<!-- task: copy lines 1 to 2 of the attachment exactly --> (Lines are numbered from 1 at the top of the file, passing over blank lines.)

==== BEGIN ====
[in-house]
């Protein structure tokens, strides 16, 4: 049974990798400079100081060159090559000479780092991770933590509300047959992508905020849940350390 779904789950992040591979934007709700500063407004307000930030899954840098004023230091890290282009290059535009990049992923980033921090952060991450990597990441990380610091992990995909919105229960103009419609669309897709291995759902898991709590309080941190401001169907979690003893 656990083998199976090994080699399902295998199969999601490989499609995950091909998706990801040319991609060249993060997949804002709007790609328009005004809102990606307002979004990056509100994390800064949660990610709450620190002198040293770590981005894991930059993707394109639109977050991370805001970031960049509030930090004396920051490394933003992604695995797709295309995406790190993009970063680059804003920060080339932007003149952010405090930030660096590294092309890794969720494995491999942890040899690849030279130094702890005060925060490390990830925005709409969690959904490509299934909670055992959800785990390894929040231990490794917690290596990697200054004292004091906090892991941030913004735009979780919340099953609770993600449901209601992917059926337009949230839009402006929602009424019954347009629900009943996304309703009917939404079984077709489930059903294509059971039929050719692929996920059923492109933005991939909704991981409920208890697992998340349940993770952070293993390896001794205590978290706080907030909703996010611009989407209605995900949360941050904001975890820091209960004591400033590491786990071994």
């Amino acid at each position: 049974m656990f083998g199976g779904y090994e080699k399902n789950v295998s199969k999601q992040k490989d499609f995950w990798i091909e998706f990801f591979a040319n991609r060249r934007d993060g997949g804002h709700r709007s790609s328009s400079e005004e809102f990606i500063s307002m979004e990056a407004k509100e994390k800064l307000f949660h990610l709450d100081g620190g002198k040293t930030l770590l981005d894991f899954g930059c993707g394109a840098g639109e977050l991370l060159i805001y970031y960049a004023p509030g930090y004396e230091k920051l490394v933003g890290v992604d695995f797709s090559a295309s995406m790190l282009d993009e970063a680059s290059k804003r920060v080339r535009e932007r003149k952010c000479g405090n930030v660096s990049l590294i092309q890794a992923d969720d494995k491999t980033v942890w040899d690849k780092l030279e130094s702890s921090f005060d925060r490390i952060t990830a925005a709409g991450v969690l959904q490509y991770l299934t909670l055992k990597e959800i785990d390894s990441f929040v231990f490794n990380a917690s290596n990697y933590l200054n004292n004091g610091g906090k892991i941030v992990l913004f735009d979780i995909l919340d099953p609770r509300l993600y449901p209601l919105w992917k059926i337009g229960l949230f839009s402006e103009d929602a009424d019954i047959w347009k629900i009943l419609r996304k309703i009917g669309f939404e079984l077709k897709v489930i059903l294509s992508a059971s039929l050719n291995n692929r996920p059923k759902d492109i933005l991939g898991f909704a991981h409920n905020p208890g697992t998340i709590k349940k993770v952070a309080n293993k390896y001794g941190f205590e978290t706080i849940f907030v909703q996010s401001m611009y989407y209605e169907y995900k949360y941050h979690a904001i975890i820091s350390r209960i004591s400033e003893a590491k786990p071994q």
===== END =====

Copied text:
[in-house]
């Protein structure tokens, strides 16, 4: 049974990798400079100081060159090559000479780092991770933590509300047959992508905020849940350390 779904789950992040591979934007709700500063407004307000930030899954840098004023230091890290282009290059535009990049992923980033921090952060991450990597990441990380610091992990995909919105229960103009419609669309897709291995759902898991709590309080941190401001169907979690003893 656990083998199976090994080699399902295998199969999601490989499609995950091909998706990801040319991609060249993060997949804002709007790609328009005004809102990606307002979004990056509100994390800064949660990610709450620190002198040293770590981005894991930059993707394109639109977050991370805001970031960049509030930090004396920051490394933003992604695995797709295309995406790190993009970063680059804003920060080339932007003149952010405090930030660096590294092309890794969720494995491999942890040899690849030279130094702890005060925060490390990830925005709409969690959904490509299934909670055992959800785990390894929040231990490794917690290596990697200054004292004091906090892991941030913004735009979780919340099953609770993600449901209601992917059926337009949230839009402006929602009424019954347009629900009943996304309703009917939404079984077709489930059903294509059971039929050719692929996920059923492109933005991939909704991981409920208890697992998340349940993770952070293993390896001794205590978290706080907030909703996010611009989407209605995900949360941050904001975890820091209960004591400033590491786990071994």